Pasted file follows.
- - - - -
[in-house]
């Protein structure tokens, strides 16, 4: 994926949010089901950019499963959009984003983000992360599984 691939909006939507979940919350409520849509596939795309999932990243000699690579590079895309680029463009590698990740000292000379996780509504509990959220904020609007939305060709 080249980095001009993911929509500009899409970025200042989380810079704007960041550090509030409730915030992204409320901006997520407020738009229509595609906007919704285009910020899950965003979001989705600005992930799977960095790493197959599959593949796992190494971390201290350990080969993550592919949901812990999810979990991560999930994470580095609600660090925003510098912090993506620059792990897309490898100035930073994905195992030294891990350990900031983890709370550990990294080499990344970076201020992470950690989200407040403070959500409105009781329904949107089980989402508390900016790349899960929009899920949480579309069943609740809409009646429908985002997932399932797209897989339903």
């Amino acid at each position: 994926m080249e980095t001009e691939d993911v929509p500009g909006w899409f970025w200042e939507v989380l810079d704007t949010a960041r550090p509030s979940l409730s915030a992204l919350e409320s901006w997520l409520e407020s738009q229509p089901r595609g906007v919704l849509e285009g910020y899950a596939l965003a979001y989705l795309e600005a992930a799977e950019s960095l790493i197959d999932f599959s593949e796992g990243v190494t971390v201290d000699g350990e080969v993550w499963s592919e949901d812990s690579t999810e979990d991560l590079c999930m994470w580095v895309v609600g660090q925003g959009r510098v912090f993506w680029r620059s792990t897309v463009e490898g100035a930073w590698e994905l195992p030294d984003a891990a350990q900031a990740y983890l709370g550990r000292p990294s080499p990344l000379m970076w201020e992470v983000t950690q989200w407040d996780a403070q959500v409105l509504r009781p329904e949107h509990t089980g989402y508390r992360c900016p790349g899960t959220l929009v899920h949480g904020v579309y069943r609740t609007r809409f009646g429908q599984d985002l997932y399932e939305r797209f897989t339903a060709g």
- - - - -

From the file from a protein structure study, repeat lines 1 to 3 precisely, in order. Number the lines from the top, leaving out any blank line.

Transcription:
[in-house]
């Protein structure tokens, strides 16, 4: 994926949010089901950019499963959009984003983000992360599984 691939909006939507979940919350409520849509596939795309999932990243000699690579590079895309680029463009590698990740000292000379996780509504509990959220904020609007939305060709 080249980095001009993911929509500009899409970025200042989380810079704007960041550090509030409730915030992204409320901006997520407020738009229509595609906007919704285009910020899950965003979001989705600005992930799977960095790493197959599959593949796992190494971390201290350990080969993550592919949901812990999810979990991560999930994470580095609600660090925003510098912090993506620059792990897309490898100035930073994905195992030294891990350990900031983890709370550990990294080499990344970076201020992470950690989200407040403070959500409105009781329904949107089980989402508390900016790349899960929009899920949480579309069943609740809409009646429908985002997932399932797209897989339903």
């Amino acid at each position: 994926m080249e980095t001009e691939d993911v929509p500009g909006w899409f970025w200042e939507v989380l810079d704007t949010a960041r550090p509030s979940l409730s915030a992204l919350e409320s901006w997520l409520e407020s738009q229509p089901r595609g906007v919704l849509e285009g910020y899950a596939l965003a979001y989705l795309e600005a992930a799977e950019s960095l790493i197959d999932f599959s593949e796992g990243v190494t971390v201290d000699g350990e080969v993550w499963s592919e949901d812990s690579t999810e979990d991560l590079c999930m994470w580095v895309v609600g660090q925003g959009r510098v912090f993506w680029r620059s792990t897309v463009e490898g100035a930073w590698e994905l195992p030294d984003a891990a350990q900031a990740y983890l709370g550990r000292p990294s080499p990344l000379m970076w201020e992470v983000t950690q989200w407040d996780a403070q959500v409105l509504r009781p329904e949107h509990t089980g989402y508390r992360c900016p790349g899960t959220l929009v899920h949480g904020v579309y069943r609740t609007r809409f009646g429908q599984d985002l997932y399932e939305r797209f897989t339903a060709g």